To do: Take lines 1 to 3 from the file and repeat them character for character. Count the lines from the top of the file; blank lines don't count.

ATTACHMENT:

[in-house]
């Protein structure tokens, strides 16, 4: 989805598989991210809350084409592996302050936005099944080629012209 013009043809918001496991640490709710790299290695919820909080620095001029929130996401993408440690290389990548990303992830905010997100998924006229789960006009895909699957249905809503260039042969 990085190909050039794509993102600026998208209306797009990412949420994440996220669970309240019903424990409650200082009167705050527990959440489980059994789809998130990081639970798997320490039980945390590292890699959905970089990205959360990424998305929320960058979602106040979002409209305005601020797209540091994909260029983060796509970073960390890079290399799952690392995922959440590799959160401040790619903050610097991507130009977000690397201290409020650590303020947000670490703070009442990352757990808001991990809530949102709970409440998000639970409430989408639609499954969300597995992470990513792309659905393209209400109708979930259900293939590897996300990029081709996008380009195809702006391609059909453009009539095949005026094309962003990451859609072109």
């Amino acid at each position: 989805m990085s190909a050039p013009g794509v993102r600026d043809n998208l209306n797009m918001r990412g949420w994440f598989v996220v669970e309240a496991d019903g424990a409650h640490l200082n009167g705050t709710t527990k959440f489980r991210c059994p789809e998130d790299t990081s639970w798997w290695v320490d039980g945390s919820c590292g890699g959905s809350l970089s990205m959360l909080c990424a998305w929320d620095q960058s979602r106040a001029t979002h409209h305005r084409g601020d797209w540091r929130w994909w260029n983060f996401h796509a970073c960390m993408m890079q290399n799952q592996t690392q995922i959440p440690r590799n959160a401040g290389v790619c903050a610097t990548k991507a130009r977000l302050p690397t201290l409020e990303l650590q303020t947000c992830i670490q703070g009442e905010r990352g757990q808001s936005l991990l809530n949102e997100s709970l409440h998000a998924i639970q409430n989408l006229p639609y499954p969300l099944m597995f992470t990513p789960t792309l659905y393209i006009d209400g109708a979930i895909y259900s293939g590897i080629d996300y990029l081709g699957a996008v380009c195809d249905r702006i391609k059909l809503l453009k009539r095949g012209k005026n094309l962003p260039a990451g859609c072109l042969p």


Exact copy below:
[in-house]
């Protein structure tokens, strides 16, 4: 989805598989991210809350084409592996302050936005099944080629012209 013009043809918001496991640490709710790299290695919820909080620095001029929130996401993408440690290389990548990303992830905010997100998924006229789960006009895909699957249905809503260039042969 990085190909050039794509993102600026998208209306797009990412949420994440996220669970309240019903424990409650200082009167705050527990959440489980059994789809998130990081639970798997320490039980945390590292890699959905970089990205959360990424998305929320960058979602106040979002409209305005601020797209540091994909260029983060796509970073960390890079290399799952690392995922959440590799959160401040790619903050610097991507130009977000690397201290409020650590303020947000670490703070009442990352757990808001991990809530949102709970409440998000639970409430989408639609499954969300597995992470990513792309659905393209209400109708979930259900293939590897996300990029081709996008380009195809702006391609059909453009009539095949005026094309962003990451859609072109």
């Amino acid at each position: 989805m990085s190909a050039p013009g794509v993102r600026d043809n998208l209306n797009m918001r990412g949420w994440f598989v996220v669970e309240a496991d019903g424990a409650h640490l200082n009167g705050t709710t527990k959440f489980r991210c059994p789809e998130d790299t990081s639970w798997w290695v320490d039980g945390s919820c590292g890699g959905s809350l970089s990205m959360l909080c990424a998305w929320d620095q960058s979602r106040a001029t979002h409209h305005r084409g601020d797209w540091r929130w994909w260029n983060f996401h796509a970073c960390m993408m890079q290399n799952q592996t690392q995922i959440p440690r590799n959160a401040g290389v790619c903050a610097t990548k991507a130009r977000l302050p690397t201290l409020e990303l650590q303020t947000c992830i670490q703070g009442e905010r990352g757990q808001s936005l991990l809530n949102e997100s709970l409440h998000a998924i639970q409430n989408l006229p639609y499954p969300l099944m597995f992470t990513p789960t792309l659905y393209i006009d209400g109708a979930i895909y259900s293939g590897i080629d996300y990029l081709g699957a996008v380009c195809d249905r702006i391609k059909l809503l453009k009539r095949g012209k005026n094309l962003p260039a990451g859609c072109l042969p």